Maine Attorney General Janet T. Mills and three members of Maine’s congressional delegation have joined 37 other states in asking the U.S. Supreme Court to apply its decision issued last year in the Washington, D.C., gun ban case to every municipality and state in the nation.
The justices ruled 5-4 in June 2008 that Washington, D.C., could not ban residents from possessing firearms because the right to bear arms is a constitutional and individual right protected by the Second Amendment. That decision, however, applied only to the federal enclave, not to states and municipalities.
The briefs signed by Mills, Sens. Olympia Snowe and Susan Collins and Rep. Michael Michaud urge the justices to apply that ruling to states and municipalities under the 14th Amendment. The due process clause of that amendment has been used since the Civil War to apply the Bill of Rights to the states.
Rep. Chellie Pingree of Maine’s 1st District did not sign the brief, according to her office in Washington, D.C.
The nation’s high court on March 2 will hear oral arguments in the appeal of a ruling by the U.S. 7th Circuit Court of Appeals in Chicago, which upheld the Windy City’s handgun ban earlier this year. The appellate court found that the Second Amendment is not an adequate basis for lawsuits attacking local gun ordinances.
Until June 2008, the debate over the right to bear arms focused on whether the U.S. Constitution protected the right of states to form militias or the right of an individual to possess a firearm.
No matter what the U.S. Supreme Court decides in the latest challenge to the Second Amendment, it will not affect Maine’s gun laws, according to Mills.
“The people of Maine have spoken on this issue,” she said earlier this week in an e-mail. “Maine voters overwhelmingly enacted an amendment to the Maine Constitution in 1987 making clear that the right to bear arms under our Constitution is not merely a means to support a militia. At the same time our highest court has ruled that this provision does not prevent the state from enacting reasonable regulations dealing with firearms.”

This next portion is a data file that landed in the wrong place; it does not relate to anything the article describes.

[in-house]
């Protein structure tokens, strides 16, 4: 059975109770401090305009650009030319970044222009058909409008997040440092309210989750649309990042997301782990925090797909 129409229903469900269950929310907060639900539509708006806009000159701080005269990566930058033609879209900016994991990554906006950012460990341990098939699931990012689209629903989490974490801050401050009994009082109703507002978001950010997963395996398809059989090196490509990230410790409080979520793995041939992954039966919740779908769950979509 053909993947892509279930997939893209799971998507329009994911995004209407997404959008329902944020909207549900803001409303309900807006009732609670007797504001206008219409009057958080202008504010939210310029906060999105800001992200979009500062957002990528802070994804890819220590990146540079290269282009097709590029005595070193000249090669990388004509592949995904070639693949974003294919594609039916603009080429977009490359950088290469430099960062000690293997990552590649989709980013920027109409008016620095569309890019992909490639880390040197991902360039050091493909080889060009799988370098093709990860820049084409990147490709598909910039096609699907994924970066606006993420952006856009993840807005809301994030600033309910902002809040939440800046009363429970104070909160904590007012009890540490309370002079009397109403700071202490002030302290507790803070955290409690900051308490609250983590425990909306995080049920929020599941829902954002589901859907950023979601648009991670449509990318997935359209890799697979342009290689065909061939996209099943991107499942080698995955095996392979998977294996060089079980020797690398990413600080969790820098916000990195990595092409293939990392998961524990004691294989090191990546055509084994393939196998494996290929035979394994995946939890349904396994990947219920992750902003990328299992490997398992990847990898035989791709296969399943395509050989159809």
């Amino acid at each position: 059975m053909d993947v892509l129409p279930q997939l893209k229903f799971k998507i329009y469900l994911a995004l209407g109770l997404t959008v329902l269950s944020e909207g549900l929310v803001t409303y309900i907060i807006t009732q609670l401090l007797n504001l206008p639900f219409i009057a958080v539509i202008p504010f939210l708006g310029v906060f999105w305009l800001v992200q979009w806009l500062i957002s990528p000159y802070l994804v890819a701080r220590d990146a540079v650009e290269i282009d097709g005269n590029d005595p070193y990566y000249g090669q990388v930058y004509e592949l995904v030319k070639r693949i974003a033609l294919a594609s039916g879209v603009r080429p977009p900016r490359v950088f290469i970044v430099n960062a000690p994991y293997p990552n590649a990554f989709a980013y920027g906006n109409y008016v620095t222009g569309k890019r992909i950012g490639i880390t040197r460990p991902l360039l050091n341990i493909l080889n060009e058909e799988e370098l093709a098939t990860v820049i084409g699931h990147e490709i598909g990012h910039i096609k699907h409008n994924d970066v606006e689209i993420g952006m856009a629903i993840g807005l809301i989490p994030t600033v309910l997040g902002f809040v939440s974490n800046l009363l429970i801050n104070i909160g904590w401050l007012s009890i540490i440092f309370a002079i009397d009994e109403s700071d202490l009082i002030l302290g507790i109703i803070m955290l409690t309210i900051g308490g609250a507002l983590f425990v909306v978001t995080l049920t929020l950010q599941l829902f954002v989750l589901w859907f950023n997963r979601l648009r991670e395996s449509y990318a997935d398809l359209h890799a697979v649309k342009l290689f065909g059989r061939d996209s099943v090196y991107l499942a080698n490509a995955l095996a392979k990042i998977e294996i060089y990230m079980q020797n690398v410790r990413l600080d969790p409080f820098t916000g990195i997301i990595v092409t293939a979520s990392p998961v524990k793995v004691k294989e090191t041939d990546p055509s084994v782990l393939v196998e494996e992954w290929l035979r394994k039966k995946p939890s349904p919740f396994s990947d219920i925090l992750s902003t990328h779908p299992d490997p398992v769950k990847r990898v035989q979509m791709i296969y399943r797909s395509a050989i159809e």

Some of those regulations include laws that prevent a person facing a temporary protection from abuse order from possessing firearms and limit within a municipality where firearms may be discharged.
“The state of Maine, as well as 43 other states, already has a state constitutional provision,” Mills continued, “so I do not anticipate any adverse effects on Maine’s laws regarding firearms [from the U.S. Supreme Court’s decision].”
Mills is one of 38 attorneys general who in November signed an amicus curiae — or “friend of the court” — brief in the case. Snowe and Collins are two of 58 senators, and Michaud is one of 251 representatives who last month signed a similar brief. More members of Congress signed this amicus brief than any other brief in history, according to the Congressional Quarterly.
Both briefs express support for Second Amendment rights and urge the nation’s highest court to rule against the city of Chicago and extend to the states its decision in the Washington, D.C., case.